Increased storage security
Finally, Vista steps up its support for security of both fixed and removable media with its new BitLocker Drive Encryption feature. This feature’s primary objective is to encrypt data on the Windows operating system volume of the hard drive to protect unauthorized users from breaking Windows file and system protection on lost or stolen computers. The data is encrypted based upon either a user-supplied personal identification number (PIN) or an inserted USB flash drive that contains the keying material. All encryption keys are then protected using the Trusted Platform Module (TPM) 1.2, a standard that uses trusted hardware and enabling software for security that is less vulnerable to virtual and physical attack.
In the event the user forgets his PIN or if the USB flash drive is lost, Vista also provides an option for administrators to recover the lost keys. To do this, Russ Humphries, lead program manager for Microsoft, recommends that an administrator assist the user in the setup of the BitLocker functionality using an Active Directory Group Policy Object. Then when the user either enters the key or inserts the USB device, the recovery key can be automatically escrowed into AD.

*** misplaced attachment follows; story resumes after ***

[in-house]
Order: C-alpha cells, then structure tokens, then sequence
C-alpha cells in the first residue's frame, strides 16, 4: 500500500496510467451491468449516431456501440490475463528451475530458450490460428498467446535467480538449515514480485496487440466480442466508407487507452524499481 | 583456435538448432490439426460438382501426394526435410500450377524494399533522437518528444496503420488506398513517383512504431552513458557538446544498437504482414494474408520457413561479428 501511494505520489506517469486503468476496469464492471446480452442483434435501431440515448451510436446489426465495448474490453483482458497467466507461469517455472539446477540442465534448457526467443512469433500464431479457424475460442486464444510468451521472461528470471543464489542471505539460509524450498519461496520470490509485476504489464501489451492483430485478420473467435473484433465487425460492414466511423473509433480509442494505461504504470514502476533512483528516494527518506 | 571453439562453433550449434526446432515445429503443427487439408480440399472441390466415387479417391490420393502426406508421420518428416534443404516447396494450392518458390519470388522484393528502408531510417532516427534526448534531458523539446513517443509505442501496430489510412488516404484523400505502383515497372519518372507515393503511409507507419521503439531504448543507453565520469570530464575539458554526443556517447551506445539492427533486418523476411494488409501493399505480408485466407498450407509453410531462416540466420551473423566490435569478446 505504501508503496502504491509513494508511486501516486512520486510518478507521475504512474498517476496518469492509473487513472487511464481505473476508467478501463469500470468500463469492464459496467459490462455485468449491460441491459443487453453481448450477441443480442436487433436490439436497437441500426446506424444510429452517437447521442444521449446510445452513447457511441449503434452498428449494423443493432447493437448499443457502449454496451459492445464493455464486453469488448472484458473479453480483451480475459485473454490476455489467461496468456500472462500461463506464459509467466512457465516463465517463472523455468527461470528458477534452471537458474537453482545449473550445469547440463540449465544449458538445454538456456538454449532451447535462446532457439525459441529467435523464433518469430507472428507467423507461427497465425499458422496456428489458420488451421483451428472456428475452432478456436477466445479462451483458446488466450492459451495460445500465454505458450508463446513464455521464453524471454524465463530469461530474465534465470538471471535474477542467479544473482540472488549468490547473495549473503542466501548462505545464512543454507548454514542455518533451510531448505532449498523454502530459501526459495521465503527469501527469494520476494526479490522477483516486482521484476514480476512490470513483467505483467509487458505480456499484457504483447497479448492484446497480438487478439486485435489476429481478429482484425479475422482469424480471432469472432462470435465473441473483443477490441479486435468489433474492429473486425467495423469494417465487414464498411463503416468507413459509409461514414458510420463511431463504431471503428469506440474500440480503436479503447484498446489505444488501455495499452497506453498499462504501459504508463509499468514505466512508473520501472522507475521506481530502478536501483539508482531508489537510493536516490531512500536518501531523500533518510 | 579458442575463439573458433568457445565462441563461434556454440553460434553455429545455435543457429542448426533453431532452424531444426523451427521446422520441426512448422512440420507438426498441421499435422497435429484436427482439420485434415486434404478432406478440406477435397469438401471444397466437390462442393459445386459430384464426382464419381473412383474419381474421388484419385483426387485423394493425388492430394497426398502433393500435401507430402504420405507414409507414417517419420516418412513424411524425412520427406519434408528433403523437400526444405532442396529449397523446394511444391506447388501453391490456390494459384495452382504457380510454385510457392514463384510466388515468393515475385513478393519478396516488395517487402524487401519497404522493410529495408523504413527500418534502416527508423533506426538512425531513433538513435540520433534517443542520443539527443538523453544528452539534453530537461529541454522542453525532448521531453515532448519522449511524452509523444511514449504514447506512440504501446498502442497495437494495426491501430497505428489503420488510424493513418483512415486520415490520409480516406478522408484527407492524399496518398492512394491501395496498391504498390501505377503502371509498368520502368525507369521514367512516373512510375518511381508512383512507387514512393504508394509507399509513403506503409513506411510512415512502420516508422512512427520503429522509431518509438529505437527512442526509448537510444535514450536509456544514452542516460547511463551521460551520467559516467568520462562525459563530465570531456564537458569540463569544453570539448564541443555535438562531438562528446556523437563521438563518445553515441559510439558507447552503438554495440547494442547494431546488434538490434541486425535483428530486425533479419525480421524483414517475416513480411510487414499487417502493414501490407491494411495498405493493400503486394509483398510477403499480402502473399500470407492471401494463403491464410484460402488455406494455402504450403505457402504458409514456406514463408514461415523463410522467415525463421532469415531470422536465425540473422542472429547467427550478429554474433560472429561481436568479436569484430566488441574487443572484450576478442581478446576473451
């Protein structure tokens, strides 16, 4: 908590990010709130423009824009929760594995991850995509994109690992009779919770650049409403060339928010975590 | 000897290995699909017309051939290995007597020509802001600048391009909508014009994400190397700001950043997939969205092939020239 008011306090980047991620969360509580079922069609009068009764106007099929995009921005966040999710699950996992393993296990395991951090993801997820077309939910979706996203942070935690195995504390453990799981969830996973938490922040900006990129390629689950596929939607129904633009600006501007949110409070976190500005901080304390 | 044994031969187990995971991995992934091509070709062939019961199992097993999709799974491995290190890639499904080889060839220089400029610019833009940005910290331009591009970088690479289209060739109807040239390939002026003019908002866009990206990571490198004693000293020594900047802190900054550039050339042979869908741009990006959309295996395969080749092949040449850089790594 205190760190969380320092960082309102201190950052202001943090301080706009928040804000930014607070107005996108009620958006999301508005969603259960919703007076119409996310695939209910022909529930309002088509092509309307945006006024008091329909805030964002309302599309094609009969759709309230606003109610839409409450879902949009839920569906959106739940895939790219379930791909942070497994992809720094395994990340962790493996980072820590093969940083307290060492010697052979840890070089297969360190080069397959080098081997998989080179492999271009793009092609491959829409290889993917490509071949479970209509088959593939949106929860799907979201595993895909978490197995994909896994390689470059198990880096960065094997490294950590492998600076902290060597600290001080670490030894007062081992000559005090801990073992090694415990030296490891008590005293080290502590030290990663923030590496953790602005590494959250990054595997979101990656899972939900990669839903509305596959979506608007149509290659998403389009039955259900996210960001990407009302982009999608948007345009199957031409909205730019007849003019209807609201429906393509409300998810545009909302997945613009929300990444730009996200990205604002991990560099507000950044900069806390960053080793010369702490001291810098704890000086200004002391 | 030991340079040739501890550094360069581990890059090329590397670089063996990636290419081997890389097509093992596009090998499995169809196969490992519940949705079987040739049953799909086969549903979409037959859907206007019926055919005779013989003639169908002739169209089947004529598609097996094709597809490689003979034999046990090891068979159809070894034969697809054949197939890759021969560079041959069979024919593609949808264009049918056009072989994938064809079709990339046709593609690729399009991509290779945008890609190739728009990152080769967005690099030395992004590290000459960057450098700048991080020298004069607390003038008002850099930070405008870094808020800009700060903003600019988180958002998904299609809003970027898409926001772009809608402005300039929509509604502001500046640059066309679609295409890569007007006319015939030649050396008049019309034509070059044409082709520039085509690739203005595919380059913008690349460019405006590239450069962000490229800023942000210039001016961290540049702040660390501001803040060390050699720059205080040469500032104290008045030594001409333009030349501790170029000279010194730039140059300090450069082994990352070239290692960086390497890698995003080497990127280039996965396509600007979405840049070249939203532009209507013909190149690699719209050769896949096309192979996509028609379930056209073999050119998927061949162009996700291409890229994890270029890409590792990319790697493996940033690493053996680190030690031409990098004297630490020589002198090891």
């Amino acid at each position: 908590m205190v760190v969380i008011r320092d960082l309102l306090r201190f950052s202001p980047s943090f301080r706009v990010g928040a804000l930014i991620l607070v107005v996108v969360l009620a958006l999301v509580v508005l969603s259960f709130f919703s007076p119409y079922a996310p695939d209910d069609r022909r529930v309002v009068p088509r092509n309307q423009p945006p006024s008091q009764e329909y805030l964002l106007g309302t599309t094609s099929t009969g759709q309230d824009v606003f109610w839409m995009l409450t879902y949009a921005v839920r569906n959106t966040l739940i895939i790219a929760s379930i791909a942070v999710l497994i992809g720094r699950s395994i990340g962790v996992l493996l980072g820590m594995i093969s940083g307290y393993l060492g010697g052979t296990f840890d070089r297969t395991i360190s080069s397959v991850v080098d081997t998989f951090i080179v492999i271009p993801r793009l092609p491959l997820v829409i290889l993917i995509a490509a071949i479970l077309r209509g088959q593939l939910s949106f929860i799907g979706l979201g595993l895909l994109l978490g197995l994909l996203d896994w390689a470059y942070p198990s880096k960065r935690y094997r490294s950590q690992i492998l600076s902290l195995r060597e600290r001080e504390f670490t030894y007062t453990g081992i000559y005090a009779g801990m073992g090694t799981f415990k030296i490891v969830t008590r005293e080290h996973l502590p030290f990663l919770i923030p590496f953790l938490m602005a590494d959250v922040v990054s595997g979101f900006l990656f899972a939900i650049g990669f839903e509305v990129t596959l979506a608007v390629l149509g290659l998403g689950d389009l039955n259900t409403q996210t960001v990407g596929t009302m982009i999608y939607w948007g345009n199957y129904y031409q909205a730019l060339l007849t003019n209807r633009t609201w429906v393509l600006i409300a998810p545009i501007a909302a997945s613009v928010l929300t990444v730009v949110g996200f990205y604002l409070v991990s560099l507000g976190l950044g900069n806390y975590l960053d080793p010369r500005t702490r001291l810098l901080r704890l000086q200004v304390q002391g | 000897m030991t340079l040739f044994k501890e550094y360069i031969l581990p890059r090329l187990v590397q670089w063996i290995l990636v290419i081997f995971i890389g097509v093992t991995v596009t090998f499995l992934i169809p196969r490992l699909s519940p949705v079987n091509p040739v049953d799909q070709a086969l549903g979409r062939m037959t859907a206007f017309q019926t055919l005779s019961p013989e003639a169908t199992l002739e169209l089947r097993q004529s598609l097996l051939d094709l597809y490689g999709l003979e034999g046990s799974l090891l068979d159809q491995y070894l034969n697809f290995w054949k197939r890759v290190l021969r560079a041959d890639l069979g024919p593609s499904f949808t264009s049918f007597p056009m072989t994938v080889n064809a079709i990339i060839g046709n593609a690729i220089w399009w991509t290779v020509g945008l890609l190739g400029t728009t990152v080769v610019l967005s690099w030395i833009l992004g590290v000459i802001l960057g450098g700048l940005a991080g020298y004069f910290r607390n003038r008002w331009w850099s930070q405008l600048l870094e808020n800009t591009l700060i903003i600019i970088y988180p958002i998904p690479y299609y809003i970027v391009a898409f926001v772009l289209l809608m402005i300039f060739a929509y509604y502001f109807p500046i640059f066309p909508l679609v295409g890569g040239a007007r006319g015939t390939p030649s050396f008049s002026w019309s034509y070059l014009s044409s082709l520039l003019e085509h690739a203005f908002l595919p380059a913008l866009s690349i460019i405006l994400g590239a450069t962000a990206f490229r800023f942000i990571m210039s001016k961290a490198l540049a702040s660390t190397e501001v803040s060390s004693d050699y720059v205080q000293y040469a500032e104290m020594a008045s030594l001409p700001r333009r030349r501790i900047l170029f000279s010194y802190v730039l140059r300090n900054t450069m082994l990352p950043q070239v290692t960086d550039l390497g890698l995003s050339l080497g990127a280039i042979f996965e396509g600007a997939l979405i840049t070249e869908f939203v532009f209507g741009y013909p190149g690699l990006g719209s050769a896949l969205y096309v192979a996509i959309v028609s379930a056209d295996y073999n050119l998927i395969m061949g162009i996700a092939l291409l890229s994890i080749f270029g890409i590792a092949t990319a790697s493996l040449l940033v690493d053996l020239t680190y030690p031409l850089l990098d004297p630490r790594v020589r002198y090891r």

Storage I/O’s Schulz concludes that these new storage features included with Windows Vista means that Microsoft finally realized that it had to address storage so it could bring all other operating system resources into balance. Schulz summarizes, “With these new storage management features in Vista, it is evident that storage is no longer a peripheral issue when Microsoft designs its operating systems but much closer to its core.”